Alfalfa

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How to read a taxoboxAlfalfa
Medicago sativa
Medicago sativa
Scientific classification
Kingdom: Plantae
Division: Magnoliophyta
Class: Magnoliopsida
Order: Fabales
Family: Fabaceae
Subfamily: Faboideae
Tribe: Trifolieae
Genus: Medicago
Species: M. sativa
Binomial name
Medicago sativa
L.
Subspecies

M. sativa subsp. ambigua
M. sativa subsp. microcarpa
M. sativa subsp. sativa
M. sativa subsp. varia
Ref: ILDIS as of November 2005

Alfalfa is a perennial, clover-like legume, Medicago sativa, characterized by a deep taproot, compound leaves typically with three leaflets, and small flowers that often are blue-violet, but may be a variety of colors, including yellow and white. Other common names for Medicago sativa include lucerne, purple medic and trefoil. It also is known as buffalo grass, buffalo herb, and Chilean clover, and as zi mu in Chinese (Longe 2005). Alfalfa is widely cultivated for hay and pasture for livestock, but also is used as source of food for people and as a medicinal herb (Longe 2005).

Alfalfa reflects the harmony in nature via two symbiotic relationships. First, as a member of the legume family, alfalfa has a mutualistic relationship with nitrogen-fixing bacteria, allowing it to convert atmospheric nitrogen into a usable form. In return for this benefit, the microorganisms receive a habitat and a food source. Second, alfalfa has a mutually beneficial symbiotic relationship with bees. The bees receive a food source from the flowers of the alfalfa, while the pollination allows the cross-fertilization necessary for reproduction of the plants.

In a sense, alfalfa also reflects a harmonious relationship with people. Alfalfa has been spread by people throughout the world, ensuring its survival as a species, and bees even have been imported to alfalfa fields for pollination purposes. For humans, alfalfa is a very important agricultural plant, being used to feed livestock (cattle, horses, sheep, etc.), and used in crop rotation to replenish nitrogen and other nutrients in the soil. In terms of human consumption, alfalfa sprouts are used as a salad ingredient, the shoots eaten as a vegetable, the seeds eaten, and the leaves used in making tea. Alfalfa is high in protein and an excellent source of several vitamins (A, D, E, and K) and minerals. Furthermore, both Western and Eastern medicine have found ways to used the whole plant and seeds medicinally.

Contents

Description

Medicago sativa is a member of the flowering plant family, Fabaceae (also called Leguminosae). They are one of the largest plant families and include beans, peas, peanuts, lupines, alfalfa, clover, acacia, and many others. Fabaceae is known variously as the legume family, pea family, bean family or pulse family.

All members of this family have five-petaled flowers in which the superior ovary (an ovary attached to the receptacle above the attachment of other floral parts) ripens to form a "pod," technically called a legume, whose two sides split apart, releasing the seeds that are attached to one or both seams.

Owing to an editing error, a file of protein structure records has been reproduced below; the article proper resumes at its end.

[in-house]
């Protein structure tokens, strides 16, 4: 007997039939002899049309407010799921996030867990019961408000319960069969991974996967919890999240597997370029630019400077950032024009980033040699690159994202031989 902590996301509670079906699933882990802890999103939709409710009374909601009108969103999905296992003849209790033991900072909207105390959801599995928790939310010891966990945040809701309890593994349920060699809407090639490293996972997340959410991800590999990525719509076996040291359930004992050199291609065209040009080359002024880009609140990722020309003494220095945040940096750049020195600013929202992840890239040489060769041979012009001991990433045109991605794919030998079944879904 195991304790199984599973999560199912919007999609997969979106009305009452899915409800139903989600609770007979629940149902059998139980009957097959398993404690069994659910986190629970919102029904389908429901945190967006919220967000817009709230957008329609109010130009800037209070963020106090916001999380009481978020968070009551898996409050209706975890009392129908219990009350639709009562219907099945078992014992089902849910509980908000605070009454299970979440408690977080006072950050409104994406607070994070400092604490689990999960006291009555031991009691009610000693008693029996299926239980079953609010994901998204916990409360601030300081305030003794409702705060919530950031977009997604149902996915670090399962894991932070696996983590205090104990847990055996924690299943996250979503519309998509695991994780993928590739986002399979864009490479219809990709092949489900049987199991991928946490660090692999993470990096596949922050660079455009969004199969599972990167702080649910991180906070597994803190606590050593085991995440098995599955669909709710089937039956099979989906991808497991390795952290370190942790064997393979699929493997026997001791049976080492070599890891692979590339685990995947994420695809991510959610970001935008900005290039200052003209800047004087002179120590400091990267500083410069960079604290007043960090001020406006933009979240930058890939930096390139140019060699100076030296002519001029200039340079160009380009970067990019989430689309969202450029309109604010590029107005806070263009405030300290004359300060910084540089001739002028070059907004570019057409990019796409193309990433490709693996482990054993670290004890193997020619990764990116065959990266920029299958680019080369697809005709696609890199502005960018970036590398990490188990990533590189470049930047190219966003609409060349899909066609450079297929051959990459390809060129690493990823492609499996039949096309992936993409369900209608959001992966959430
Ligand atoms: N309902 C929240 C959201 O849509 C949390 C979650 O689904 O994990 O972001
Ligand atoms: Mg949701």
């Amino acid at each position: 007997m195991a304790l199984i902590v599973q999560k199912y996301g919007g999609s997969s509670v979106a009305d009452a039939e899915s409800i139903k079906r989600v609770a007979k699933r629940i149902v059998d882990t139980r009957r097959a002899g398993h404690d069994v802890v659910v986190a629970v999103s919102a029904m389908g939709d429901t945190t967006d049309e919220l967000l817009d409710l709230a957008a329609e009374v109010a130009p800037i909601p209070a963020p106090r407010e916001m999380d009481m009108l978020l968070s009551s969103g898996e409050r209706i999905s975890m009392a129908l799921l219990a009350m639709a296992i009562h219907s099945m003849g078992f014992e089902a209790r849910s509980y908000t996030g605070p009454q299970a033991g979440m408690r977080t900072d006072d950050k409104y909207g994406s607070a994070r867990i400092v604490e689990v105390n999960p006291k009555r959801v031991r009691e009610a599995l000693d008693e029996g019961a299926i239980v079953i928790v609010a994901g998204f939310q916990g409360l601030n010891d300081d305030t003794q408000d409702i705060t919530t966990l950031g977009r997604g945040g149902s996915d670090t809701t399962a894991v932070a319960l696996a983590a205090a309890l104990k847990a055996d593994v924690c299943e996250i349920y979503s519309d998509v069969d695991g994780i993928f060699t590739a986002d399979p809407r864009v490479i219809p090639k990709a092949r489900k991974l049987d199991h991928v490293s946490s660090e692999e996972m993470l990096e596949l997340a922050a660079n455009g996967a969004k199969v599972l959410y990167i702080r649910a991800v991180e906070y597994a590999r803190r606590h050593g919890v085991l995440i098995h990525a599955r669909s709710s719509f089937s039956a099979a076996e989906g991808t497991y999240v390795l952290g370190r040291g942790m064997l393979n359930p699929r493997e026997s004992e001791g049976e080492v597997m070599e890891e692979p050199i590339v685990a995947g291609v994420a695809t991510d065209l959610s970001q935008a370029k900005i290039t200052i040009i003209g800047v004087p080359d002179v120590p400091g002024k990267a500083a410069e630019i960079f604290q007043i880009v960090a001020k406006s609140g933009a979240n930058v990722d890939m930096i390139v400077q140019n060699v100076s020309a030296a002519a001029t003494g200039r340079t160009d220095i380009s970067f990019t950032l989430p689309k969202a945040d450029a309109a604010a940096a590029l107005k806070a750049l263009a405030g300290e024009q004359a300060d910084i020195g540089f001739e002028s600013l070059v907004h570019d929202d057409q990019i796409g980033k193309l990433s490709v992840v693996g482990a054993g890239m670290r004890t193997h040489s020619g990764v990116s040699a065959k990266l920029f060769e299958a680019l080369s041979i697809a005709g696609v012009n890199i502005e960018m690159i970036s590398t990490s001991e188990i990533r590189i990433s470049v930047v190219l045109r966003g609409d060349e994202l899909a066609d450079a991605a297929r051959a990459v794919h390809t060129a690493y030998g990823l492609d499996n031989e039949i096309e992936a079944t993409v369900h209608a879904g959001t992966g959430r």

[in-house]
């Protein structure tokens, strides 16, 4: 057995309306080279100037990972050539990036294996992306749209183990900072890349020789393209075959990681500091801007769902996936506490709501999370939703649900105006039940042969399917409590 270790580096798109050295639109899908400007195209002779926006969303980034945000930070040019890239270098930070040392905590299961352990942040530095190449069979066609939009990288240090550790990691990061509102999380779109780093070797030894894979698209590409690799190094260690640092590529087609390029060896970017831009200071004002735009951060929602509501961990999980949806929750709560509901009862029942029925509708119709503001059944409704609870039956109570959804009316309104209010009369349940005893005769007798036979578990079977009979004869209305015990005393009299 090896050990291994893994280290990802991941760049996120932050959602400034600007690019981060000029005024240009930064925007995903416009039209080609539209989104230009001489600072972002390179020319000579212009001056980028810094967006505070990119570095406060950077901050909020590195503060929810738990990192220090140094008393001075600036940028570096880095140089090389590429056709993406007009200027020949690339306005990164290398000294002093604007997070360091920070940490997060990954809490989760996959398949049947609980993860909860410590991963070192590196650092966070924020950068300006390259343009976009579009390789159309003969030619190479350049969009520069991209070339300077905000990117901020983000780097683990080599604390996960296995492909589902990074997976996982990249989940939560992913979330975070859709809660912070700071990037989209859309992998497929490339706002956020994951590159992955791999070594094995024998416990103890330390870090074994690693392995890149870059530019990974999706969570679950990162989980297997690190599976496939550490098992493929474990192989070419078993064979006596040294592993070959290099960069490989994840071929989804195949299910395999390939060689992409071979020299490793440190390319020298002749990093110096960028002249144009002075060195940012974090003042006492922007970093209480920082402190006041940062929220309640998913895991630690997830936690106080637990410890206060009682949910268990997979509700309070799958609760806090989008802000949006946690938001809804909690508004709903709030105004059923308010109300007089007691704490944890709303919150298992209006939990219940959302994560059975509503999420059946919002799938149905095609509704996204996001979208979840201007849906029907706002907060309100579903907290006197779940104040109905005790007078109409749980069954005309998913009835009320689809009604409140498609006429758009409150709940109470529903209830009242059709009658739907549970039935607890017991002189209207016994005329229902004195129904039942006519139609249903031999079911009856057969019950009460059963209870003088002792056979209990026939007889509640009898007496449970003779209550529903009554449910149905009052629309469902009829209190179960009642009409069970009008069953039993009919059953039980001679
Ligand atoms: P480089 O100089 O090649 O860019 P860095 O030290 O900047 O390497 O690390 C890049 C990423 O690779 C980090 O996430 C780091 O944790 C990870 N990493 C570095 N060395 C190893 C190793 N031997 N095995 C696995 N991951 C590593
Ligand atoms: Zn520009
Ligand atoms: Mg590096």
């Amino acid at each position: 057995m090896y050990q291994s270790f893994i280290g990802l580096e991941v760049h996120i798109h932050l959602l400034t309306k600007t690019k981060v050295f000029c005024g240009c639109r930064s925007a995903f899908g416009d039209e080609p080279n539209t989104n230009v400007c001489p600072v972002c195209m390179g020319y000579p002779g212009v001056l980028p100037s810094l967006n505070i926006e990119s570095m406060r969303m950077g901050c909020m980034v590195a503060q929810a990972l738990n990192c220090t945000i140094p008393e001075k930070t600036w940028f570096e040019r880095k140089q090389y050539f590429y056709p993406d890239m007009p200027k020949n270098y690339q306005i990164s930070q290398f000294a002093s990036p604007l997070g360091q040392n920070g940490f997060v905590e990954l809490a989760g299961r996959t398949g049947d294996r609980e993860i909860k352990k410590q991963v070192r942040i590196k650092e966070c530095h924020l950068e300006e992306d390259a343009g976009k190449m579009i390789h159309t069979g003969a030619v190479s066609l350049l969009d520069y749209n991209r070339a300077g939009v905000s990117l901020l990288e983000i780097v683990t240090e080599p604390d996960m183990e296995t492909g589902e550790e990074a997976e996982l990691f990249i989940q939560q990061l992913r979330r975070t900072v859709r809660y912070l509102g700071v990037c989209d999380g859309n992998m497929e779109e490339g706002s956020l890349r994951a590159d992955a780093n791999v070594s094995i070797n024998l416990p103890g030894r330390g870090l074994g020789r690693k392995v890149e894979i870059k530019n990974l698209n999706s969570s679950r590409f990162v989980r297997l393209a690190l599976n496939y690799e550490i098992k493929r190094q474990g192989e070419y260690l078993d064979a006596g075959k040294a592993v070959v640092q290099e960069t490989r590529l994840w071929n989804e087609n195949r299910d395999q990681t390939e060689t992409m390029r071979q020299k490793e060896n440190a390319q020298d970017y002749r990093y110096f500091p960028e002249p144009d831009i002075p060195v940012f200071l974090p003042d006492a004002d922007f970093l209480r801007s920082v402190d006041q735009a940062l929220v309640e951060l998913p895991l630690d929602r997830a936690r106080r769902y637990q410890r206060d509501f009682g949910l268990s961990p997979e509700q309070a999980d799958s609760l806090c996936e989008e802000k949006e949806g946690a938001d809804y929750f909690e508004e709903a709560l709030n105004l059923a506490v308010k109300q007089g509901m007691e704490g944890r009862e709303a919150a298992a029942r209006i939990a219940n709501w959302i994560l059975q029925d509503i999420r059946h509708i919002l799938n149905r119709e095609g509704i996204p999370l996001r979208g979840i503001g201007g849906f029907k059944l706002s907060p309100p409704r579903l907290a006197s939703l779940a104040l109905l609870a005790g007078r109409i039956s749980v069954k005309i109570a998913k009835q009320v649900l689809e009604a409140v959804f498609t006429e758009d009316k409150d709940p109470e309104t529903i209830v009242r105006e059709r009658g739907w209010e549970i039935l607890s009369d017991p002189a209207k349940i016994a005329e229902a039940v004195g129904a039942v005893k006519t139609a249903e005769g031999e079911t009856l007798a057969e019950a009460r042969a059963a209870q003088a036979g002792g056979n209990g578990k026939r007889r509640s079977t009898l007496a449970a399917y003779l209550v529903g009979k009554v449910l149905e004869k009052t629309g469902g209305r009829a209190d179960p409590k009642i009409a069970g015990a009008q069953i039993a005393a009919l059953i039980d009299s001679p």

The legumes are traditionally classified into three subfamilies (in some taxonomies these are raised to the rank of family in the order Fabales), of which alfalfa belongs to the subfamily Faboideae or Papilionoideae. Plants in this subfamily have one petal that is large and has a crease in it, while the two adjacent petals are on the sides, and the two bottom petals are joined together at the bottom, forming a boat-like structure. Most of the legumes, including those well-known as food crops, are in this sub-family.

Most legumes, through a symbiotic relationship with certain bacteria called rhizobia are able to take nitrogen from the air and "fix" it, that is change it into chemical compounds that can be used by plants. This is the process of nitrogen fixation. The nitrogen is then available to be used by animals that eat the legume plants and by other plants when it is absorbed by the soil after the legumes' death.

Alfalfa has a very long, deep (two to five meters) root system (Longe 2005); the long taproot may even reach 15 meters deep. It grows in size from between one-third of a meter to a little less than one meter in height. It has numerous stems (a few to perhaps 50) that arise from a single woody crown set near the soil level. The flowers are often blue-violet or violet in color, but may be yellow, white, green, and other shades. The fruit is a legume, which contains small seeds. Insect pollination, principally by bees allows the necessary cross-fertilization for reproduction.

Alfalfa lives from three to twelve years, depending on variety and climate. It is a cool season perennial legume. Its deep root system allows it to be very resilient, especially to droughts, and it also regrows quickly after cutting, allowing numerous harvesting in one season. Alfalfa is a plant that exhibits autotoxicity, which means that it is difficult for alfalfa seed to grow in existing stands of alfalfa. Therefore, it is recommended that alfalfa fields be cleared or rotated before reseeding.

Alfalfa has a tetraploid genome.

Alfalfa is native to Iran, where it was probably domesticated during the Bronze Age to feed horses being brought from Central Asia. It came to Greece around 490 B.C.E. being used as a horse feed for Persian army. It was introduced from Chile to the United States around 1860. Its wide cultivation beginning in the seventeenth century was an important advance in European agriculture.